• Credit Cash Today: This is a new weapon in their arsenal and may be another good, viable option. The premise is similar to Plastiq, but they aren’t sure if this platform is as effective yet.

Interesting Funding Facts

Ari is a wealth of information when it comes to real estate investment funding and how credit works altogether. I thought that I was pretty savvy before, but he imparted some knowledge upon me that I am extremely grateful for. The following information not only makes me a wiser investor, but helps me to understand more of the behind-the-scenes process.

Related: How I Find Private Money Lenders to 100% Fund My Deals (& How You Can, Too)

Hard Money vs. Fund&Grow

While we have multiple avenues to use to get funding, they can be difficult to weed through. But when it comes to the hard money and the Fund&Grow options (to get started with Fund&Grow, click here), I want to show you how the costs break down:

  • Hard money is 12% + 3 points on $100k = $15,000 for a year, whereas Fund&Grow is $3,500 and 2–3% = $6,500 yearly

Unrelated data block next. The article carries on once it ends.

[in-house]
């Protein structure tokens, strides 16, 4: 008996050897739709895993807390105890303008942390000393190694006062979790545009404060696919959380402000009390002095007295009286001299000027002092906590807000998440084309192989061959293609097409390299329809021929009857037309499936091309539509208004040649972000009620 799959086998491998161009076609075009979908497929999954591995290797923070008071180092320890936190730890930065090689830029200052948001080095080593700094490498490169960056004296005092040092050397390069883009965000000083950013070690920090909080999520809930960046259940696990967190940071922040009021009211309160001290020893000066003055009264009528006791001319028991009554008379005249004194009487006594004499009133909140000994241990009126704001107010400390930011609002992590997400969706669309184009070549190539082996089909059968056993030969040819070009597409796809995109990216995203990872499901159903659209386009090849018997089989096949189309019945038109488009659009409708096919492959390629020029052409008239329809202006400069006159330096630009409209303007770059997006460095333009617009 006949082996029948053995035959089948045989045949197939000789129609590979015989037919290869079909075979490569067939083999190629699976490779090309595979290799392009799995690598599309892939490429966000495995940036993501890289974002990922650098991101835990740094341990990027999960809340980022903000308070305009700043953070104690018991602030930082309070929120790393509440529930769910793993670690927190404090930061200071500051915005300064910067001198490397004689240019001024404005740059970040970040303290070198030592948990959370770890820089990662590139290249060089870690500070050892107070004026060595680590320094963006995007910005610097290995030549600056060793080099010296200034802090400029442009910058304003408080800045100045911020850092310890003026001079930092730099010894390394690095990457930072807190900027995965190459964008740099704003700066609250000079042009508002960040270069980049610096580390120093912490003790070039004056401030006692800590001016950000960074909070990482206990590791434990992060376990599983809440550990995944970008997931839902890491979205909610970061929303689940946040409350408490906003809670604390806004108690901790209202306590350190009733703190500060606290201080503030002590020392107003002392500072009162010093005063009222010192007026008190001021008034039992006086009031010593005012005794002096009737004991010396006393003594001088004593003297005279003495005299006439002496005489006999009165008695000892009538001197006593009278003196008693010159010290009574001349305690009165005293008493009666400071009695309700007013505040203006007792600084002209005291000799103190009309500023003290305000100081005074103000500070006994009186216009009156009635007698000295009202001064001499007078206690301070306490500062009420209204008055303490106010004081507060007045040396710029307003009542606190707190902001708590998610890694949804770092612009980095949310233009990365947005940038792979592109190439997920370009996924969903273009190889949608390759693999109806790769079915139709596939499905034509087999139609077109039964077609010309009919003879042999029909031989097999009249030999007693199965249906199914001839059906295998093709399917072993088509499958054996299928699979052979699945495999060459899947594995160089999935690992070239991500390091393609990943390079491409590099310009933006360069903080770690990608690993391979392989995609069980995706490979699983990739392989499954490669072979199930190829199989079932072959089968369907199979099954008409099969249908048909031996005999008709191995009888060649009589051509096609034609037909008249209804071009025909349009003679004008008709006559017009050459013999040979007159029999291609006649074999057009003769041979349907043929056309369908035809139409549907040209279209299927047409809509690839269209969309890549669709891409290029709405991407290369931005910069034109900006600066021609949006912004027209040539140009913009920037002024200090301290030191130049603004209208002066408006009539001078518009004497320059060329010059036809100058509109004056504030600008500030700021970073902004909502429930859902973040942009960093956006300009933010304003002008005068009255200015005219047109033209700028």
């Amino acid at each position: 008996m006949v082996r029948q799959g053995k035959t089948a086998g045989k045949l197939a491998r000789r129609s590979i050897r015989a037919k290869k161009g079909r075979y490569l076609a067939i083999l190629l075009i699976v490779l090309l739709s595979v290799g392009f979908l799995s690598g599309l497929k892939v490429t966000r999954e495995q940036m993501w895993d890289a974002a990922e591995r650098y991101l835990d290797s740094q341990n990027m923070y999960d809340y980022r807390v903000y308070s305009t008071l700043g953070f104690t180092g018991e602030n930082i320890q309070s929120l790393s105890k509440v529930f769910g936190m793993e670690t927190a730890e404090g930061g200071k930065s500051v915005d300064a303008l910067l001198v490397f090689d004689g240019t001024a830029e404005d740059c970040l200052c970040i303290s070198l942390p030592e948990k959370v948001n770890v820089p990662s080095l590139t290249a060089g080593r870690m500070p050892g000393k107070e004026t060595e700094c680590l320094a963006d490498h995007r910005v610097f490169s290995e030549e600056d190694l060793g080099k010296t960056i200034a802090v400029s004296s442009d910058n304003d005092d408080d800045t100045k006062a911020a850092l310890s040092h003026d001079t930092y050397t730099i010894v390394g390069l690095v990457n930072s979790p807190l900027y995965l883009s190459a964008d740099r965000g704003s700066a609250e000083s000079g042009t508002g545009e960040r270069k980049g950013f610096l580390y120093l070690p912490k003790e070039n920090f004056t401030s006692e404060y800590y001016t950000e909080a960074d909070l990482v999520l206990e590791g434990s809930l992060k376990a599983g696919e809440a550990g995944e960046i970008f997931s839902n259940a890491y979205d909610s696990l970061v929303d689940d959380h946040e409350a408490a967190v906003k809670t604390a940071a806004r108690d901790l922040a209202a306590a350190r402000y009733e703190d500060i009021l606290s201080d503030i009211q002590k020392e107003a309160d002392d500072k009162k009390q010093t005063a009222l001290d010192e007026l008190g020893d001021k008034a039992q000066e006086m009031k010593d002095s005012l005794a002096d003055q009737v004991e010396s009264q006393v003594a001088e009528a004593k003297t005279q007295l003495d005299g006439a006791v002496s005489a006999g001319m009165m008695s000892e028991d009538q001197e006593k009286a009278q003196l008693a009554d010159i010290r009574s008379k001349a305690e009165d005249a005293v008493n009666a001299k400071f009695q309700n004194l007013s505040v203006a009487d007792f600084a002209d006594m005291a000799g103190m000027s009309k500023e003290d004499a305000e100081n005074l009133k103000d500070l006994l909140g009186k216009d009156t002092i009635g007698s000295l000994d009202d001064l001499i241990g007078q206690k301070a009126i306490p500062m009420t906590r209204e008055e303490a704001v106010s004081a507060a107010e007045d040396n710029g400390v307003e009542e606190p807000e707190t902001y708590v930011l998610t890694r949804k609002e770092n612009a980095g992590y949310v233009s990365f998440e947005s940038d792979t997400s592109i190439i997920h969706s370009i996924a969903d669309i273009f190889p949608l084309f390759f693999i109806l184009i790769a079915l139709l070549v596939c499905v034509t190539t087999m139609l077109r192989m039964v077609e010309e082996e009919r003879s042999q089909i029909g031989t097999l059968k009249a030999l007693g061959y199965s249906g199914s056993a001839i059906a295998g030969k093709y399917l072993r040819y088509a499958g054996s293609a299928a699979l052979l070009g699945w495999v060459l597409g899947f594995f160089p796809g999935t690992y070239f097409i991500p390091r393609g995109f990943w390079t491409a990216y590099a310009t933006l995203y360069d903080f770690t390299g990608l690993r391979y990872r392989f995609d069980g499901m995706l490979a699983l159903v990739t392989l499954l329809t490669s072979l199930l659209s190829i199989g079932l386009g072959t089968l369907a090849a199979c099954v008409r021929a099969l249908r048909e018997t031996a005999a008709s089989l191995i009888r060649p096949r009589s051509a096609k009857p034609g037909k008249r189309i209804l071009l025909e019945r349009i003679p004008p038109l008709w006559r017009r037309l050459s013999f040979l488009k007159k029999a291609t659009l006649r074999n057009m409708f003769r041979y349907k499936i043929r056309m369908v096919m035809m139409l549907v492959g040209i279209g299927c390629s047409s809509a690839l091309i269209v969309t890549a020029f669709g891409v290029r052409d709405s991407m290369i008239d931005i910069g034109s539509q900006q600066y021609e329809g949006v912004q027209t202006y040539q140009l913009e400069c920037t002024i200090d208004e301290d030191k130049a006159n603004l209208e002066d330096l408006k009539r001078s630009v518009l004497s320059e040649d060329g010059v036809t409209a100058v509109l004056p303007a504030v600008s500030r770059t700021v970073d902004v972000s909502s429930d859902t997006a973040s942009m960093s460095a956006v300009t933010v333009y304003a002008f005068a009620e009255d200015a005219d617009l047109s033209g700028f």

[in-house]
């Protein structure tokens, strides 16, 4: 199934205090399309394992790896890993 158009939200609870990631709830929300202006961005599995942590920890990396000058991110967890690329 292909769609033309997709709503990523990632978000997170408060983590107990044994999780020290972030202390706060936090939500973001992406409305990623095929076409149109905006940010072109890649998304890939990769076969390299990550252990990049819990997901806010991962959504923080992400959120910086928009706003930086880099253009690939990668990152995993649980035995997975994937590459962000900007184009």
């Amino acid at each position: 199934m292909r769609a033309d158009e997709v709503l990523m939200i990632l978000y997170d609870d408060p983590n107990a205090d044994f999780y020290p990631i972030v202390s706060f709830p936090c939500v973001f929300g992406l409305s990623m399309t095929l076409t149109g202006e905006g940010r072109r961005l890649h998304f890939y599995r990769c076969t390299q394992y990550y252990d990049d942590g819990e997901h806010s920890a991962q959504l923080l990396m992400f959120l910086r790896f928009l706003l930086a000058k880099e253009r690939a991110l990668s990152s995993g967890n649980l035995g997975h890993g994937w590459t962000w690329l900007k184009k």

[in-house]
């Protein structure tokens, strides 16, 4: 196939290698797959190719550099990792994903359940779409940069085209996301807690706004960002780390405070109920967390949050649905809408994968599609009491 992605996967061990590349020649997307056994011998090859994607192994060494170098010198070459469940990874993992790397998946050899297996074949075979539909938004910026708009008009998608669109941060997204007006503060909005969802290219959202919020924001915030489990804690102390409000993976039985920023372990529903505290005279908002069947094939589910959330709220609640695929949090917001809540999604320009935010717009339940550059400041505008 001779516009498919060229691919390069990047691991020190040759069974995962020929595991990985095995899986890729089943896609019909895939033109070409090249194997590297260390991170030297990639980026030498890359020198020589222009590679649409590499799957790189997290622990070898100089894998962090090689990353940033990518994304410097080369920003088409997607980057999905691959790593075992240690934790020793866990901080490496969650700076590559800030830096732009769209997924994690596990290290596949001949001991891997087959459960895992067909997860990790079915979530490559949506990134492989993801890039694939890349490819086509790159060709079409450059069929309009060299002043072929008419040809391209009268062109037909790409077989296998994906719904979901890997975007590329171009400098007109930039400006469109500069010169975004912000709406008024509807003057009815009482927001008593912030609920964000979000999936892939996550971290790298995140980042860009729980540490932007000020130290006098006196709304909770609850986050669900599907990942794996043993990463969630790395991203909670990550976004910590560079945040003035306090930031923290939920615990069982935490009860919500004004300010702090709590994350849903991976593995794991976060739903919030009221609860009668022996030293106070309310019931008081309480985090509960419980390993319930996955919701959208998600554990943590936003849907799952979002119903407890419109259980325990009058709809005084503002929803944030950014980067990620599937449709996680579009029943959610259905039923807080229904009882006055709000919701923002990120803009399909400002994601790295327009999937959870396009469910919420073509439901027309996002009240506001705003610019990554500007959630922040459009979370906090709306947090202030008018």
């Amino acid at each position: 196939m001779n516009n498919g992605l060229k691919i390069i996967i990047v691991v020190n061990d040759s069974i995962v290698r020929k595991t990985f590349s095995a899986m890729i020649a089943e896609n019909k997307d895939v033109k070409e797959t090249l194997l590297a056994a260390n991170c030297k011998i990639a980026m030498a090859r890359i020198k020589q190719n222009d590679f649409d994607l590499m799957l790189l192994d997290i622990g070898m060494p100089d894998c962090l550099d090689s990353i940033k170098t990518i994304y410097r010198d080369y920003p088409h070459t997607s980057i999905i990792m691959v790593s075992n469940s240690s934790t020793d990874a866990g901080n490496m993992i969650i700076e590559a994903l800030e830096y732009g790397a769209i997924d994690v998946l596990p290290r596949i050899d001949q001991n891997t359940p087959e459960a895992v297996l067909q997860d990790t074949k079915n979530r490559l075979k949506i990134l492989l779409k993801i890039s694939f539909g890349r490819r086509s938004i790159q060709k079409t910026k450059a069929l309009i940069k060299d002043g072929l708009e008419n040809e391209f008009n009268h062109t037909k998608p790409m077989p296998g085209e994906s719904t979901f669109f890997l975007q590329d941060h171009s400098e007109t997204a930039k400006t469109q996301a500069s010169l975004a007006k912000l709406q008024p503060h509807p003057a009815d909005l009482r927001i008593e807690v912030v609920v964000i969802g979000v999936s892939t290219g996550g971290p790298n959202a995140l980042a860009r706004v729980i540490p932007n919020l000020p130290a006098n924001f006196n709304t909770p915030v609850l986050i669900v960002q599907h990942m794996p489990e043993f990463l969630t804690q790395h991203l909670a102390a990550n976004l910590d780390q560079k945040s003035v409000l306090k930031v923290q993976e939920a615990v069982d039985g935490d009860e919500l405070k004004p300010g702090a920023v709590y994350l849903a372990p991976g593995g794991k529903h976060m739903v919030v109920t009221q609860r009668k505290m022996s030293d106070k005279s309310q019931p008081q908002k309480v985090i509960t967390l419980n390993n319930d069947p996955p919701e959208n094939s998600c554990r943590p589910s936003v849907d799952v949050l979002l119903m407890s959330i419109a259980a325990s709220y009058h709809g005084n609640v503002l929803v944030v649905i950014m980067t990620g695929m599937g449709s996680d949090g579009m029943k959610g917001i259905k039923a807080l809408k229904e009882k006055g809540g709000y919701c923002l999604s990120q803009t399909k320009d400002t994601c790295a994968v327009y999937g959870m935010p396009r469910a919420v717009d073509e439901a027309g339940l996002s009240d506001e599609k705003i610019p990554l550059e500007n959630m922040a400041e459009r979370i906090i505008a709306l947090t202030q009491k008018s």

• The credit accounts are revolving, can use as much as needed

Credit Behind the Scenes

Apparently there are some credit cards that have absolutely no limit. These are usually called open cards or no-limit cards. Cards of this nature are usually reserved by a bank for its members who have a high enough credit score and are considered wealthy enough to afford no limit.

No Limit

While this sounds great and wonderful, there is a reason why banks do this. There’s a catch 22 for you, the consumer. Since there is no imposed limit, the credit bureaus automatically ding your credit as soon as you charge $1 to any of these cards. These normally wouldn’t count negatively against you, until you go over 35 percent of the credit limit. But since there is no limit to begin with, they just automatically apply the negative credit. This is great for the issuing bank because it means that you really can’t get credit anywhere else now.

Buyer beware! This can be a reason you get declined when you try to get investment funding—and you wouldn’t even know it.

Months Reviewed

The second way we can get blindsided is based on how the lending agencies report the “months reviewed” fields on our credit report. By this I mean that if you take a look at your credit report, for each line of credit, you’ll see a field that shows the months reviewed. The numbers usually go from 1–99 in months. This determines how long you’ve had each line of credit, and that affects your credit score and credit worthiness.